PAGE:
Moscow, March 28 (IANS) The Russian capital of Moscow, Europe's most populous city, is shutting down in an effort to contain the spread of the novel coronavirus.
After Friday, residents of the capital city can look forward to a week of enforced vacation spent inside their homes, as even walks in the park were prohibited, reports Efe news.
“Stay Home! Protect your health and that of your loved ones!,” is the message displayed on signs and giant screens across Moscow and recited over the public address system on the metro.
While President Vladimir Putin has not placed any part of Russia under quarantine, all entertainment and leisure venues in the capital have been ordered to close.
Moscow accounts for more than half of Russia's 1,036 confirmed coronavirus cases and also for all the four deaths.
Putin proclaimed a nationwide paid holiday from March 28 to April 5, but the call for people to stay home is so far only limited to Moscow, though Russians in other parts of the nation have been urged to stay away from the capital.
Municipal authorities here began by closing schools, barring large gatherings and imposing a mandatory quarantine on people over 65 years of age and those with chronic health problems.
Moscow Mayor Sergey Sobyanin has also ordered the closure of museums, libraries, public swimming pools and gyms.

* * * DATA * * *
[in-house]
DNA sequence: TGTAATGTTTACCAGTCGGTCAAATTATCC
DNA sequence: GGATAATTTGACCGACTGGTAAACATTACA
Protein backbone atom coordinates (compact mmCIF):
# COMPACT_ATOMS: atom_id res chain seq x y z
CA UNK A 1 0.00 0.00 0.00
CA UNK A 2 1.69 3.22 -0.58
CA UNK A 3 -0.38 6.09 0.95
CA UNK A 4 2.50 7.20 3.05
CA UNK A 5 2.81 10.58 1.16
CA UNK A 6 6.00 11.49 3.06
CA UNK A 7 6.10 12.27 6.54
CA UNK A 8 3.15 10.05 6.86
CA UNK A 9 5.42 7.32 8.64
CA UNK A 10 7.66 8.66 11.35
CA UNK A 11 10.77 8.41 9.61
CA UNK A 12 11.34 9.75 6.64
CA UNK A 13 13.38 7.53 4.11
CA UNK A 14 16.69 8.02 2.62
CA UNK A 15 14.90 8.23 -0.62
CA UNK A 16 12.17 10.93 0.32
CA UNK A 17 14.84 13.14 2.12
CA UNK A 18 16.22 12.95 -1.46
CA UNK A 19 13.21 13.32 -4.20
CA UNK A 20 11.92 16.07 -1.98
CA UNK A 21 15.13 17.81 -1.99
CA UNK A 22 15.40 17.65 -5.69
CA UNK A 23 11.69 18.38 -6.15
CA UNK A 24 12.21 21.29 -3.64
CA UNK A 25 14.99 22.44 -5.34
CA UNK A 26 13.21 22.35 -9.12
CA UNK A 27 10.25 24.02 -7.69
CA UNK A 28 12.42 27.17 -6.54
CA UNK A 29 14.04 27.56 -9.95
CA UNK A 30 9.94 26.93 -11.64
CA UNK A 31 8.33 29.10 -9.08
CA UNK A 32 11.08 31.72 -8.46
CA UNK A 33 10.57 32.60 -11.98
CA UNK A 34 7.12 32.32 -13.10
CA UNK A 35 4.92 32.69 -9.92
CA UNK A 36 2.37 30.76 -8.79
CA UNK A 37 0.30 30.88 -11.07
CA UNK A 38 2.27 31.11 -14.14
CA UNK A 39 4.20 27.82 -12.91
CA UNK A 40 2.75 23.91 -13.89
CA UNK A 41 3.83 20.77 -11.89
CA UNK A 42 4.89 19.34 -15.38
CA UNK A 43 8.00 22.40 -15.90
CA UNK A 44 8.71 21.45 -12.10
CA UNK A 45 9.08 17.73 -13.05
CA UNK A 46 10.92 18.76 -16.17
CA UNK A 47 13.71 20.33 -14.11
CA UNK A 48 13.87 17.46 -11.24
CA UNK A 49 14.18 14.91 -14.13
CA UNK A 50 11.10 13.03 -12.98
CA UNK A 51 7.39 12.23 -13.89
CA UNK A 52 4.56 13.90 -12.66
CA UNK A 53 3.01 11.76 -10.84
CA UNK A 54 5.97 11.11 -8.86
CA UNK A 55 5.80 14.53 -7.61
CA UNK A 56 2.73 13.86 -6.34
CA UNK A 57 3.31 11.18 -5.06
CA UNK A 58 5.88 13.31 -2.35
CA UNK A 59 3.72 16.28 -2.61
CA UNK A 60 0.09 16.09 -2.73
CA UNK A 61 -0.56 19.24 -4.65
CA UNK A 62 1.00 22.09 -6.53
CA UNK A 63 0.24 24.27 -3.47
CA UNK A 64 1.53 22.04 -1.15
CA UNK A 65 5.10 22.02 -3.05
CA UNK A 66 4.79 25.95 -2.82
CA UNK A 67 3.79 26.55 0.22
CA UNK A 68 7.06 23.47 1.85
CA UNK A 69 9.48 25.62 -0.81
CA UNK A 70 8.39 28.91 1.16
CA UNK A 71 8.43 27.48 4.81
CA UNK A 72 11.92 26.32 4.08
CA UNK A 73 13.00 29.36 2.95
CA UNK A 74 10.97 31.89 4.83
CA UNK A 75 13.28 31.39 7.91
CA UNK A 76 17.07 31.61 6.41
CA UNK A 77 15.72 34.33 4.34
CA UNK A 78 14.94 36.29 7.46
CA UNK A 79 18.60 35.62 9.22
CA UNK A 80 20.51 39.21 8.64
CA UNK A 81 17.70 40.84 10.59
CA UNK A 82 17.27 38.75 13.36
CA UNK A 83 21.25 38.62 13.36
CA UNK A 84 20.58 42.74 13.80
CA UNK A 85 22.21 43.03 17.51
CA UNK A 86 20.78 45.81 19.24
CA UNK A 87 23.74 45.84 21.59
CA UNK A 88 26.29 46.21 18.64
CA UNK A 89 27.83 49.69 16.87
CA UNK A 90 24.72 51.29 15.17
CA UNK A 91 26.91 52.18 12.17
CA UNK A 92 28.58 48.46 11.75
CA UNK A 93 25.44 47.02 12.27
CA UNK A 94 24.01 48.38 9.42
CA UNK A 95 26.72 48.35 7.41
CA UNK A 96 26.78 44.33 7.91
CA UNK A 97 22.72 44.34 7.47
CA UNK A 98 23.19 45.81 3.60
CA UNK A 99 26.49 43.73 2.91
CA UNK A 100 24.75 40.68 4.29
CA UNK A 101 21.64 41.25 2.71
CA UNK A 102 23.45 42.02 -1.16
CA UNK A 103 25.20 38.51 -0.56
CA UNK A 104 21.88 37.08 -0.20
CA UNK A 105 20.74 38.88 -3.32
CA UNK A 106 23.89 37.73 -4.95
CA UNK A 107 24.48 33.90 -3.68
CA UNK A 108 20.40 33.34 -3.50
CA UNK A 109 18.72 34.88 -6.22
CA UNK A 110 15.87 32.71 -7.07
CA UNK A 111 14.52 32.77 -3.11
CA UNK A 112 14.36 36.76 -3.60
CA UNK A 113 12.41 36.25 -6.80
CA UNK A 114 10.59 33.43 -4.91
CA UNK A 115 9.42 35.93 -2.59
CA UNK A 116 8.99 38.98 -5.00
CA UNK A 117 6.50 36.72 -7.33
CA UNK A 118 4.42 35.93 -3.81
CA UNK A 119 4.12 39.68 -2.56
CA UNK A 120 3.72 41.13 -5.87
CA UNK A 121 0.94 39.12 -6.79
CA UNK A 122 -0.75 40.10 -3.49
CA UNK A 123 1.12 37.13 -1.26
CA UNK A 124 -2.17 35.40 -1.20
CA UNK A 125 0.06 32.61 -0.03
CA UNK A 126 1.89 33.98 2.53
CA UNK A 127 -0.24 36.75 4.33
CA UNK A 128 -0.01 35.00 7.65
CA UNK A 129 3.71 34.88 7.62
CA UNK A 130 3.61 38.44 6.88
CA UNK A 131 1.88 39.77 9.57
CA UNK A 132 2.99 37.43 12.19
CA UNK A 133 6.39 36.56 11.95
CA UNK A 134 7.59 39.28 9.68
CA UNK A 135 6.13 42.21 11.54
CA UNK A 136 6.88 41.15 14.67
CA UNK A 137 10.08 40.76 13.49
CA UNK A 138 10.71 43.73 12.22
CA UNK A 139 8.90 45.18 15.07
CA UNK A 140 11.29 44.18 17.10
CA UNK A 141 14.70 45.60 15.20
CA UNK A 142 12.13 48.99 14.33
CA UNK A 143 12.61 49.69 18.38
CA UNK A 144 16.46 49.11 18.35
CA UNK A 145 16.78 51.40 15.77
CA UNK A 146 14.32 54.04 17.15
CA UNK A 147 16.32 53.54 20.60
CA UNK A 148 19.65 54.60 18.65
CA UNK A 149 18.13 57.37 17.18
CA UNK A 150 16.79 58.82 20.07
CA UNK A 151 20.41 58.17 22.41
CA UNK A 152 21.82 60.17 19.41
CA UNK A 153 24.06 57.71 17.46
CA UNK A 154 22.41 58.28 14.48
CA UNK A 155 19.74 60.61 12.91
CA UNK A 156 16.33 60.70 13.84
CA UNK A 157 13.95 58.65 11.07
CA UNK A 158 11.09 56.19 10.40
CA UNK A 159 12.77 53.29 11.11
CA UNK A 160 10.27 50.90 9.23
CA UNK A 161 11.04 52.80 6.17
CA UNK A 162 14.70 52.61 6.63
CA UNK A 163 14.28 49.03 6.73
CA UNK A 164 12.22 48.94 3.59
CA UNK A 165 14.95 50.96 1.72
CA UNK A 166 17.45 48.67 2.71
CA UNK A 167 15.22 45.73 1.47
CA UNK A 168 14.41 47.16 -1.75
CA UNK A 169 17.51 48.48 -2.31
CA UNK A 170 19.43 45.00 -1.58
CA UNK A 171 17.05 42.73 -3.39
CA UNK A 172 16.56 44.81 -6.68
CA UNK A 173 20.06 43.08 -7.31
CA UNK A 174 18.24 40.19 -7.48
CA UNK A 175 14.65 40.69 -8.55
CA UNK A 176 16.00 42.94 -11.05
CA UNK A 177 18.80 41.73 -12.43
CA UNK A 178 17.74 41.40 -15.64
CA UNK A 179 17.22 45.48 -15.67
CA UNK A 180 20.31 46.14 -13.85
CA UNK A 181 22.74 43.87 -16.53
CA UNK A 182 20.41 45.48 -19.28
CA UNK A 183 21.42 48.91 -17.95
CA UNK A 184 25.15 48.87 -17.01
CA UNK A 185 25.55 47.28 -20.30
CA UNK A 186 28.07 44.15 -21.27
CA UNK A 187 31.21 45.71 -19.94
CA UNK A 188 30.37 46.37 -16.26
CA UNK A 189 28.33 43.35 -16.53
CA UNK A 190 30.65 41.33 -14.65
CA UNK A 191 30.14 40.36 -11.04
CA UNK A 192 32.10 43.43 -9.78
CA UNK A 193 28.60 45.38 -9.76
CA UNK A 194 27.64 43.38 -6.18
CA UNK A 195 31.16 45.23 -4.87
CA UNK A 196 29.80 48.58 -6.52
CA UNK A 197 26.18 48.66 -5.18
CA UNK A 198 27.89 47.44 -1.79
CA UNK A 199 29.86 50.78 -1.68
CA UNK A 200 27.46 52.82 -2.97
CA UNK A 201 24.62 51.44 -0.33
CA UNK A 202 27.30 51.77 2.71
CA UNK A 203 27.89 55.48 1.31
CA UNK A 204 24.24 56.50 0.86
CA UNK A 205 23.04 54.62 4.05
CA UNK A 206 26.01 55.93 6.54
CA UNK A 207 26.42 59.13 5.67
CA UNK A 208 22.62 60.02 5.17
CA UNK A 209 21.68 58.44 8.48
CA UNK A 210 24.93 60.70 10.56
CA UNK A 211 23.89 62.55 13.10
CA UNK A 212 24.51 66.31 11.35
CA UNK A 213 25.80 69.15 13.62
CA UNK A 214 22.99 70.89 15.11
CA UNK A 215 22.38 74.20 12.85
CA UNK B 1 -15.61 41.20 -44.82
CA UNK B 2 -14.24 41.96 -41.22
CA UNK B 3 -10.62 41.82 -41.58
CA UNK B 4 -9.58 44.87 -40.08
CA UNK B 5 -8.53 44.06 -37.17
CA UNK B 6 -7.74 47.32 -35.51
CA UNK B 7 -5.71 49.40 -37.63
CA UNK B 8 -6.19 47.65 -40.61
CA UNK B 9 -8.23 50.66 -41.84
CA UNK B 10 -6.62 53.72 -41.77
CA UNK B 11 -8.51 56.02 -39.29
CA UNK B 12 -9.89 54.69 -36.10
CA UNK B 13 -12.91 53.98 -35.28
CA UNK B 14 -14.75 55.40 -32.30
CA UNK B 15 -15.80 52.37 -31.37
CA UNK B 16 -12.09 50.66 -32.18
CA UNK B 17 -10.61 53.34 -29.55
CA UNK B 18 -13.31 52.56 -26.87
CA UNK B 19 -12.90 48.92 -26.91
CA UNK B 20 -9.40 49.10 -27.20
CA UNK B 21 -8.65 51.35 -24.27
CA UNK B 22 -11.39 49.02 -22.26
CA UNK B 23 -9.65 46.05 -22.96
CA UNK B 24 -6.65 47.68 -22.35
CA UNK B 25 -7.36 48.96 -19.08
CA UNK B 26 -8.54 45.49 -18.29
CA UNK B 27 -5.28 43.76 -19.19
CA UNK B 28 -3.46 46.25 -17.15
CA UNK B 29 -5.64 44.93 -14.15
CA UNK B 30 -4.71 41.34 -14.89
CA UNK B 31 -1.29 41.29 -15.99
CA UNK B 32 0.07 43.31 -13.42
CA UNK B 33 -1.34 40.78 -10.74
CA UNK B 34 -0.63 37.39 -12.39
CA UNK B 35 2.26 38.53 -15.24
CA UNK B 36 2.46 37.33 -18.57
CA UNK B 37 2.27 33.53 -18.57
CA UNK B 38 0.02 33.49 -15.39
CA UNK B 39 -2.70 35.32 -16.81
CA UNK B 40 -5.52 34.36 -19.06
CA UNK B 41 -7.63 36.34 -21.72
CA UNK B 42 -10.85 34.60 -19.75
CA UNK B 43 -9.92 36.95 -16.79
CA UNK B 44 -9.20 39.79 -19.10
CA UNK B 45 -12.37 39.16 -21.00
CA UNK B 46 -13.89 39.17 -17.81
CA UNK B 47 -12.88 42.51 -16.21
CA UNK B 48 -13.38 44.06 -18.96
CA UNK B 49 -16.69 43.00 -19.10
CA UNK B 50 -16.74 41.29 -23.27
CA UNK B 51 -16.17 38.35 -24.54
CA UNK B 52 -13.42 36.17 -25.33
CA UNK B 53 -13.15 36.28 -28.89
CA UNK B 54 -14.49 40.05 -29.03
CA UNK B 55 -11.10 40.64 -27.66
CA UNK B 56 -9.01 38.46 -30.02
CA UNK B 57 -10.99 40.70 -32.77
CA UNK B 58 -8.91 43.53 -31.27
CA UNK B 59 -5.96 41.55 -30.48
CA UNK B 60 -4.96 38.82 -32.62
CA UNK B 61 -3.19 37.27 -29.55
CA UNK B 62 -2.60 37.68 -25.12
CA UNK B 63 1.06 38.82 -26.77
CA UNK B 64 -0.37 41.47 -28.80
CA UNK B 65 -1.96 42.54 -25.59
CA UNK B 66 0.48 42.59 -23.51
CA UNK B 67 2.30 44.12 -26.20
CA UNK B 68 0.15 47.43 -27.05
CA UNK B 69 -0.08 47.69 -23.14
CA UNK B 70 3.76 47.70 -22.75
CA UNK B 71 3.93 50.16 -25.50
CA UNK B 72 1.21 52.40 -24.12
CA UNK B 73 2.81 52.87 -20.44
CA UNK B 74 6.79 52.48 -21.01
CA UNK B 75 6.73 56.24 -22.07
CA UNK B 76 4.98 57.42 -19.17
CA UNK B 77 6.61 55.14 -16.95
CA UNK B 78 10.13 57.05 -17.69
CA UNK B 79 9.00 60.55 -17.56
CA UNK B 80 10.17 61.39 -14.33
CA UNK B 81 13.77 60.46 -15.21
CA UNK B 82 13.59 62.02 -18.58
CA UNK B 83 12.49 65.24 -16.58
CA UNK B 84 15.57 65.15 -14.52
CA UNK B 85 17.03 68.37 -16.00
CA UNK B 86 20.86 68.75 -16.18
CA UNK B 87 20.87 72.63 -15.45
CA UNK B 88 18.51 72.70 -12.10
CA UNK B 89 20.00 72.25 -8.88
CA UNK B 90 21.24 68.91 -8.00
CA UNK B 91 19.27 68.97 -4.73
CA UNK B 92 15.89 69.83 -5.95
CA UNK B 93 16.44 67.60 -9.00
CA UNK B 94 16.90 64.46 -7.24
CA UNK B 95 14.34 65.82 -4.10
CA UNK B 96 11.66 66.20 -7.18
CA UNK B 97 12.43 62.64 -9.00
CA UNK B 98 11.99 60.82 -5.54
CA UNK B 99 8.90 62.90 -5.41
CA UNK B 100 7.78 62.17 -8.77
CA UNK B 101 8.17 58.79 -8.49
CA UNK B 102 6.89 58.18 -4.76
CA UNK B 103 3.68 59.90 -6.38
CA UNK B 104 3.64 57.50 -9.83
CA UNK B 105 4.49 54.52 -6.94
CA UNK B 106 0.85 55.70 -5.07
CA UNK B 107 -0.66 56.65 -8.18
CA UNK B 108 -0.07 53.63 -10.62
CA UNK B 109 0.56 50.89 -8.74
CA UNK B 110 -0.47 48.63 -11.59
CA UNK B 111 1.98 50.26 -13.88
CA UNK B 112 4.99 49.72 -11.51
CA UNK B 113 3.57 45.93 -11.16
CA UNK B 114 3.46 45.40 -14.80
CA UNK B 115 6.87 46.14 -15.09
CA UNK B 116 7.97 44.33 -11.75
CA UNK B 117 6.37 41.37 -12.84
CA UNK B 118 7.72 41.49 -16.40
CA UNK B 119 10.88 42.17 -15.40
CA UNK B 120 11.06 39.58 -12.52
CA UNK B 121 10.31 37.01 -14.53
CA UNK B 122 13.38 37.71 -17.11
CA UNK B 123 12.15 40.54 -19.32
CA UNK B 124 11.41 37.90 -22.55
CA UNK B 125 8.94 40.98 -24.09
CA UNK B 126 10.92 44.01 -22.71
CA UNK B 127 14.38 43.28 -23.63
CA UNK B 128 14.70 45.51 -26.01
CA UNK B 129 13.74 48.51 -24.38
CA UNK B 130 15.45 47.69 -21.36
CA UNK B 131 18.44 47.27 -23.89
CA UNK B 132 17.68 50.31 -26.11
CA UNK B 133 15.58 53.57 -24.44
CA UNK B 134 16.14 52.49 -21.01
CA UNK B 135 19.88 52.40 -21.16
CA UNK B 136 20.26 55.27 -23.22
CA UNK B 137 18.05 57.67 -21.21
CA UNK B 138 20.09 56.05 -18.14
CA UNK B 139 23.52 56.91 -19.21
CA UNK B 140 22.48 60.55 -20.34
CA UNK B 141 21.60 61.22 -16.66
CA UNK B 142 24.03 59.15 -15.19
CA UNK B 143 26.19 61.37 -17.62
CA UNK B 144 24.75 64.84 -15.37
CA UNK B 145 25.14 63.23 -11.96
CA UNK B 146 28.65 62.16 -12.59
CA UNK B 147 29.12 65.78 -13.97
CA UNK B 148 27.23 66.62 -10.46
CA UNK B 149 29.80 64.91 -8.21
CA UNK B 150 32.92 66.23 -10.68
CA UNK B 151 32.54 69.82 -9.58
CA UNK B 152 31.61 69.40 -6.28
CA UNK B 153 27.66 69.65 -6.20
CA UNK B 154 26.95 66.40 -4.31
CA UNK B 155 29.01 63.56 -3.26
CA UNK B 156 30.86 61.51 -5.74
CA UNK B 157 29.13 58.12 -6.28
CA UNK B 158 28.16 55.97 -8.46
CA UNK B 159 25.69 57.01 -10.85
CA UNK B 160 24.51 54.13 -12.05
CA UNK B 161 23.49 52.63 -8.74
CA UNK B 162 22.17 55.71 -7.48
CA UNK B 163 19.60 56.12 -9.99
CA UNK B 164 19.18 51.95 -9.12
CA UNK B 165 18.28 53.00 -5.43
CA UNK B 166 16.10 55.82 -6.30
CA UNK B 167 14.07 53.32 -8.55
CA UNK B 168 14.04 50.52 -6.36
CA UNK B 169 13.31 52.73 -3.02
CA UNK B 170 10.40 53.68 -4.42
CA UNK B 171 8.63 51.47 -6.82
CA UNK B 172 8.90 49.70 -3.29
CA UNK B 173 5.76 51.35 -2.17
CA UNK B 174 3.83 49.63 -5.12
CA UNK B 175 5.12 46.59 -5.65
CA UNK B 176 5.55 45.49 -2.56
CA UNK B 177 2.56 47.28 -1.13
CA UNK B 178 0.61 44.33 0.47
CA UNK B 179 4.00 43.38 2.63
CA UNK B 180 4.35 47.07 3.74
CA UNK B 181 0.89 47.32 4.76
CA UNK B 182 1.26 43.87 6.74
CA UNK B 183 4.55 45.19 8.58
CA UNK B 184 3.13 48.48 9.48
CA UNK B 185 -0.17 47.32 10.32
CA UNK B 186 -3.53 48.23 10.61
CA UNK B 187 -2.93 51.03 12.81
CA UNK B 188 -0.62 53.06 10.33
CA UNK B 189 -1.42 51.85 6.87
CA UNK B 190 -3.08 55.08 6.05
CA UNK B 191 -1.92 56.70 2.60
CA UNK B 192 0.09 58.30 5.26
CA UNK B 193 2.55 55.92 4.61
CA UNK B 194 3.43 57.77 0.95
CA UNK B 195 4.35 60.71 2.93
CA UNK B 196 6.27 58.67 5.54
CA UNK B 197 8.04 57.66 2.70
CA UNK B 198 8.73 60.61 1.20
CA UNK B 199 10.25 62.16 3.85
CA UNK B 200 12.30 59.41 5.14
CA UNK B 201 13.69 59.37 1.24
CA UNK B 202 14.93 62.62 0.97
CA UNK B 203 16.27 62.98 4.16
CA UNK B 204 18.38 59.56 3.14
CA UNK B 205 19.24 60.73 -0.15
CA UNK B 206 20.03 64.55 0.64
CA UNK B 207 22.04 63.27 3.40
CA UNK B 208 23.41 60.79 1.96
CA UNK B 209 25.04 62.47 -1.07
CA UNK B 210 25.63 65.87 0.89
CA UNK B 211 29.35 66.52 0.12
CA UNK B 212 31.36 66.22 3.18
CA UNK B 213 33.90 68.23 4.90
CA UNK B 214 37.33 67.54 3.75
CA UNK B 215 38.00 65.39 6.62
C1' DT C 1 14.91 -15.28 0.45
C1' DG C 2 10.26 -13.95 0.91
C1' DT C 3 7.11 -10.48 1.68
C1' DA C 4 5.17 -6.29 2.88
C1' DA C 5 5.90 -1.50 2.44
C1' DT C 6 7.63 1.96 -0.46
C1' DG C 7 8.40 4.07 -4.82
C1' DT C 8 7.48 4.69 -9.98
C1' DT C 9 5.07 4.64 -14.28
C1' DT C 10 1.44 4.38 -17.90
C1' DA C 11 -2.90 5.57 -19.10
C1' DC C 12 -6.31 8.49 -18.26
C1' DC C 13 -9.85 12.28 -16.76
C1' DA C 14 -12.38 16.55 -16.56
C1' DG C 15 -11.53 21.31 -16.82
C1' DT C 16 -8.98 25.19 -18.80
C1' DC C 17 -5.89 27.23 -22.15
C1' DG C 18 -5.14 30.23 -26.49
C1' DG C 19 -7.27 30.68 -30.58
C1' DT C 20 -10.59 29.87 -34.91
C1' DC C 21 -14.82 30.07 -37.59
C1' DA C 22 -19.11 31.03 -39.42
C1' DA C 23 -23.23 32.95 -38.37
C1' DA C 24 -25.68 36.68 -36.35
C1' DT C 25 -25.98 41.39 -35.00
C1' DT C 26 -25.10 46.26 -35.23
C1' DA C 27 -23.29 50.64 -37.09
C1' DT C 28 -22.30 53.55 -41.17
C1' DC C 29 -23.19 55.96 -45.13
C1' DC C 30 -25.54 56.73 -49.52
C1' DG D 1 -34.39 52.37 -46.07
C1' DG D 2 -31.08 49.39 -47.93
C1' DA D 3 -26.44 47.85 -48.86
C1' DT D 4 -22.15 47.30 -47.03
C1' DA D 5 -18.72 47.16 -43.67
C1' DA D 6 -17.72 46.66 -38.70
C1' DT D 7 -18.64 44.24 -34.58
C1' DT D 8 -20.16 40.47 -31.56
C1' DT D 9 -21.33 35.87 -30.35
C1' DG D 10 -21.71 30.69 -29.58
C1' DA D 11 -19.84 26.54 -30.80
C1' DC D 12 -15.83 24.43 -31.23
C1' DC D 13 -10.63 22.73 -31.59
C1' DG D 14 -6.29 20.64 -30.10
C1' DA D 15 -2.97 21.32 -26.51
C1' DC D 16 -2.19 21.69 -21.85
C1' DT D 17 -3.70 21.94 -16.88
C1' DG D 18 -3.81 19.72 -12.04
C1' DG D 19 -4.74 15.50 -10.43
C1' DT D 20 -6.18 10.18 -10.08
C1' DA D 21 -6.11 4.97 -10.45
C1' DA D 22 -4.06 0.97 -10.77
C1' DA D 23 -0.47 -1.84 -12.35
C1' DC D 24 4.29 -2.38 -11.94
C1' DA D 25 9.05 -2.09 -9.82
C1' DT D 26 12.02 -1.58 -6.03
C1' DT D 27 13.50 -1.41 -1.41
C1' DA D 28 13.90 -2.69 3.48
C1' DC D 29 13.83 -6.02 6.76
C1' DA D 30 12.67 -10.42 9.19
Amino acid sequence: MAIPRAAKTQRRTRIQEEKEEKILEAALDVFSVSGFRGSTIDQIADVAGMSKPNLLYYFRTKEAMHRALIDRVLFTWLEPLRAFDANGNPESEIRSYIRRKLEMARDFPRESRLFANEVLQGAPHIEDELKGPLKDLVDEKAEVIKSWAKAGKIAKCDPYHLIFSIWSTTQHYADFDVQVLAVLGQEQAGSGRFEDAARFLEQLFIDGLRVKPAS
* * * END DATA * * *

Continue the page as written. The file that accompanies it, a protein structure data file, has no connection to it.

And after the president proclaimed a week of paid leave for all Russians, the mayor escalated the social distancing campaign by shuttering the city's bars, restaurants, nightclubs, saunas and all non-essential businesses.
The closures have extended to institutions that remained open even during the dark days of World War II, such as the Bolshoi Ballet.
Establishments selling food were allowed to remain in operation.
Pharmacies, banks, funeral parlors, utilities and transportation facilities and churches will also remain open.
While Russia's senior Muslim clergy cancelled the traditional Friday prayers at mosques, the Russian Orthodox hierarchy that churches must keep their doors open.
A day before the official start of the shutdown, the Moscow Metro – typically used by 10 million people a day – was virtually empty Friday, and the same could be said of the city's trams and buses.
Gorky Park, the capital's most popular green space, closed a day ago and the Soviet-era VDNKh exhibition ground has the appearance of a ghost town, with just a handful of visitors instead of the tens of thousands who would normally throng the site on a Friday to stroll among the pavilions and skate on Moscow's largest ice rink.
The Kremlin disclosed Friday that a member of the presidential administration tested positive for the virus, but spokesman Dmitry Peskov said that the infected person had not had contact with Putin.